INM set to reject complaintsof rebel shareholder O'Brien - Business News - Business - The Independent

INM set to reject complaintsof rebel shareholder O'Brien

Senior executives at Independent News & Media, the media group that ownsThe Independent newspaper, will today dismiss calls from a rebel shareholder for a major shake-up of its board structure. Sir Anthony O'Reilly, the chief executive of INM, will tell the company's annual generalmeeting in London that a study by one of the world's most respected experts on corporate governance has rejected criticisms levelled by Denis O'Brien, the Irish businessman.

Mr O'Brien, who has spent the past two years building a stake in INM of a fraction more than 25 per cent, has repeatedly criticised the company's strategy. Last month, he called for INM's 20-strong board to be halved in size, and claimed that too many directors had close links to Sir Anthony, who is the company's largest shareholder.

The claims follow a long-standing campaign by Mr O'Brien for a restructuring of INM. In particular, he has argued that The Independent and The Independent on Sunday, which are loss-making titles, should be sold off, and called for the company to invest more heavily in new media.

Mr O'Brien was last night publishing a new review of INM's corporate governance standards compiled by the Davis Group, a consultancy which undertook a similar study on behalf of the tycoon last year.

However, an independent report, commissioned by INM, and published last week, dismissed Mr O'Brien's accusations. The study is written by Professor Jay Lorsch of Harvard Business School, who serves as chairman of the Global Corporate Governance Initiative and faculty chairman of the Executive Education Corporate Governance Series.

Professor Lorsch's report concluded that INM's board structure was in compliance with the Combined Code on Corporate Governance, the rulebook that covers British and Irish companies, and that the company had provided explanations of its policies where necessary.

It also said that while its board was bigger than those of other Irish companies, INM's global structure meant there was a need for six executive directors, and that a larger-than-usual number of non-executives had therefore been appointed to offer balance. The report said there was no evidence to suggest any compromise of integrity among the independent directors.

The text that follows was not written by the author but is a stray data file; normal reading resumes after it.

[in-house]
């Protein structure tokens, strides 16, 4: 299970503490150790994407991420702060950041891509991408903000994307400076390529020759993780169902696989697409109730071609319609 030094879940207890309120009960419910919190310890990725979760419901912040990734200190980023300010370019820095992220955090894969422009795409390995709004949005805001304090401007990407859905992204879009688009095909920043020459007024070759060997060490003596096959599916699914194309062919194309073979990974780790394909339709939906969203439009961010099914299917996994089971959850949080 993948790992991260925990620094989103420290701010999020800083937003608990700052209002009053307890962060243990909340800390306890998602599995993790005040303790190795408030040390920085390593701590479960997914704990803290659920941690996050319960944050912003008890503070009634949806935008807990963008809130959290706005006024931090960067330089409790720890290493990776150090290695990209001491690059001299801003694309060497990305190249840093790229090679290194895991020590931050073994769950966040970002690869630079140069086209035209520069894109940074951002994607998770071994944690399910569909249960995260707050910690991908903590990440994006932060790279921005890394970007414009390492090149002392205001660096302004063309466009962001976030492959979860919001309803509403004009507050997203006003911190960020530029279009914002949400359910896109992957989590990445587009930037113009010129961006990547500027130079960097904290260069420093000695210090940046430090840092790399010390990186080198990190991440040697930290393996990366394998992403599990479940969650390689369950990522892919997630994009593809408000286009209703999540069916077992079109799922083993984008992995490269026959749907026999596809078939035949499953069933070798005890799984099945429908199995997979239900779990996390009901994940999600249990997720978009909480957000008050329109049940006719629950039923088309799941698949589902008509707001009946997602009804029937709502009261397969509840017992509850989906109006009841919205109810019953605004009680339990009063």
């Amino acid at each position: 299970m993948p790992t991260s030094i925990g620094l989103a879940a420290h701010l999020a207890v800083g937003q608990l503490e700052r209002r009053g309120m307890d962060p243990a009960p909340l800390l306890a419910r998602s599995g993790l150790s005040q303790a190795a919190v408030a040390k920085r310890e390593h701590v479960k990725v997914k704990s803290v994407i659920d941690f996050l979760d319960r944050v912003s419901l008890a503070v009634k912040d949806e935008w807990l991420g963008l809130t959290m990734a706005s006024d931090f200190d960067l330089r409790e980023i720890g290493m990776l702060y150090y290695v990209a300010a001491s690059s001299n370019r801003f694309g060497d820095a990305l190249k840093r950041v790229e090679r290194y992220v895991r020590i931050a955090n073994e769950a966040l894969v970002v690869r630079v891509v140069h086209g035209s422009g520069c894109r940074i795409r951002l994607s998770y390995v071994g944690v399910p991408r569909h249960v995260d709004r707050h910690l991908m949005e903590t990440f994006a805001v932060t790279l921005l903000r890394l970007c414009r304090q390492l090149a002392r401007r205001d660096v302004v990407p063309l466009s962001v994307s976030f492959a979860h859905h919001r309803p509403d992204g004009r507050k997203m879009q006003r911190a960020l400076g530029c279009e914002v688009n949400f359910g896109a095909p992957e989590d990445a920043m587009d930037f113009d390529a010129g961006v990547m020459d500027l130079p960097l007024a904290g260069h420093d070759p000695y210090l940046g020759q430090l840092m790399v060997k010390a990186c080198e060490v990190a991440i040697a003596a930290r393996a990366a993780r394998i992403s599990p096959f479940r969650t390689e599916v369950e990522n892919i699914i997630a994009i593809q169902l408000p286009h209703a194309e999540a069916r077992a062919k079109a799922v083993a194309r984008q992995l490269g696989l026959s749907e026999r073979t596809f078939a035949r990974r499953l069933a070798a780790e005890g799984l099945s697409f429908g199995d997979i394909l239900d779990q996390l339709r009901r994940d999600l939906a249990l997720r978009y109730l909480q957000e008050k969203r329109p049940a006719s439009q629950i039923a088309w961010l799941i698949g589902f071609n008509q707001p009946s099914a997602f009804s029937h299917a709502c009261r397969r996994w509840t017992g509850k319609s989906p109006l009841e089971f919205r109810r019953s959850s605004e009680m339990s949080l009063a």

"The acid test of a board's success is the results that the company is providing to shareholders," Professor Lorsch said. "By any measure, INM's board and management have achieved extraordinary results for shareholders over the years."

Professor Lorsch's report is also critical of the Davis Group's previous assessment of INM's corporate governance standards. While Professor Lorsch stopped short of one shareholder's verdict on the report – who described it at last year's agm as "18 pages of shite" – he criticised its "sloppy and shallow methodology".

Mr O'Brien, who could not be reached for comment last night, is likely to argue that Professor Lorsch's report is undermined by the fact that it was commissioned by INM.

However, independent media analysts backed the company's strategy. "The current management are doing a pretty good job," said Paul Gooden, a media analyst at ABN Amro. "The margins across the portfolio and the growth across the portfolio are very good in the context of the wider media sector."

Mr Gooden said many investors believed that calls by Mr O'Brien for the sale of INM's Independent titles were misguided. "He has highlighted the losses of the London papers, but the issue is something of a red herring," he said. "The cost base of many of the company's international operations goes through London and the UK losses are in any case useful to offset against the company's tax bill."

The row over INM's corporate governance standards also reflectsthe bitterness betweenMr O'Brien and the company, which earlier this year branded him a "dissident shareholder".

INM has argued thatMr O'Brien feels personal animosity towards the company because of news stories carried in its Irish newspapers about the Moriarty tribunal, an independent investigation set up to examine allegations of corruption relating to the award of a mobile phone network licence to the tycoon's telecoms company in the Nineties.

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